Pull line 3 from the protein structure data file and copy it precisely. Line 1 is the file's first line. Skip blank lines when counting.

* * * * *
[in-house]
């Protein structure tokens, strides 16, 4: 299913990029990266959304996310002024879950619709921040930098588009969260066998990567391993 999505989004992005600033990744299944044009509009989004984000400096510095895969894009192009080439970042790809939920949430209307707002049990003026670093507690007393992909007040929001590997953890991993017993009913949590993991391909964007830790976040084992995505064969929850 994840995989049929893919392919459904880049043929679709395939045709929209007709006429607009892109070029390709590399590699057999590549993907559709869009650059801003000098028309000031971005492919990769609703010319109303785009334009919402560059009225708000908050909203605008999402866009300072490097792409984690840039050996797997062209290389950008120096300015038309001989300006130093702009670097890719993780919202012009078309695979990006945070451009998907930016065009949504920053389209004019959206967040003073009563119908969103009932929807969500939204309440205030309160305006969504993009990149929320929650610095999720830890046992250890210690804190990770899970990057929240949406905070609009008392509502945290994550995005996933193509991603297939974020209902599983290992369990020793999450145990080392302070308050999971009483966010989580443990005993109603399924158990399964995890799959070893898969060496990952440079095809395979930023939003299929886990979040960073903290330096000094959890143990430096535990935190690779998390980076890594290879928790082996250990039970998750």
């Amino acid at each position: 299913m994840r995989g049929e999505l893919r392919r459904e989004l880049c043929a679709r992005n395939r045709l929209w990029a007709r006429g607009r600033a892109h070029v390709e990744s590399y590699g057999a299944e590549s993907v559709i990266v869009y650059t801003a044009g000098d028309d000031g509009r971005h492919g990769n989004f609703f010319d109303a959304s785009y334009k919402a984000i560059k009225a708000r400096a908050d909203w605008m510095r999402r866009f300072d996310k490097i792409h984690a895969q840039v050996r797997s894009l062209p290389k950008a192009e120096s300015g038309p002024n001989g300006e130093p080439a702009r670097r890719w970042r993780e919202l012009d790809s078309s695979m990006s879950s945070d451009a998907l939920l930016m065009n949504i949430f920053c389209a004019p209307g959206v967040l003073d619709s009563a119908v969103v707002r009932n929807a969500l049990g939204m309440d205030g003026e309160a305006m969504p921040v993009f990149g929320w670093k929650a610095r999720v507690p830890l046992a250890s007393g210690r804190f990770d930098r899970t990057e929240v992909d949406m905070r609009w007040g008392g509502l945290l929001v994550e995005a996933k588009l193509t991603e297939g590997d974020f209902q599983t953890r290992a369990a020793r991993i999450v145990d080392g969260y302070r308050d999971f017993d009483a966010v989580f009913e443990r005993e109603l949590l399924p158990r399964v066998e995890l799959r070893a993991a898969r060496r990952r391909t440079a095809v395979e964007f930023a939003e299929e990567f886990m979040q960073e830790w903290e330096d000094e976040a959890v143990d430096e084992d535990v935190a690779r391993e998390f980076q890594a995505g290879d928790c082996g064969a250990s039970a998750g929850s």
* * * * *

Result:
């Amino acid at each position: 299913m994840r995989g049929e999505l893919r392919r459904e989004l880049c043929a679709r992005n395939r045709l929209w990029a007709r006429g607009r600033a892109h070029v390709e990744s590399y590699g057999a299944e590549s993907v559709i990266v869009y650059t801003a044009g000098d028309d000031g509009r971005h492919g990769n989004f609703f010319d109303a959304s785009y334009k919402a984000i560059k009225a708000r400096a908050d909203w605008m510095r999402r866009f300072d996310k490097i792409h984690a895969q840039v050996r797997s894009l062209p290389k950008a192009e120096s300015g038309p002024n001989g300006e130093p080439a702009r670097r890719w970042r993780e919202l012009d790809s078309s695979m990006s879950s945070d451009a998907l939920l930016m065009n949504i949430f920053c389209a004019p209307g959206v967040l003073d619709s009563a119908v969103v707002r009932n929807a969500l049990g939204m309440d205030g003026e309160a305006m969504p921040v993009f990149g929320w670093k929650a610095r999720v507690p830890l046992a250890s007393g210690r804190f990770d930098r899970t990057e929240v992909d949406m905070r609009w007040g008392g509502l945290l929001v994550e995005a996933k588009l193509t991603e297939g590997d974020f209902q599983t953890r290992a369990a020793r991993i999450v145990d080392g969260y302070r308050d999971f017993d009483a966010v989580f009913e443990r005993e109603l949590l399924p158990r399964v066998e995890l799959r070893a993991a898969r060496r990952r391909t440079a095809v395979e964007f930023a939003e299929e990567f886990m979040q960073e830790w903290e330096d000094e976040a959890v143990d430096e084992d535990v935190a690779r391993e998390f980076q890594a995505g290879d928790c082996g064969a250990s039970a998750g929850s």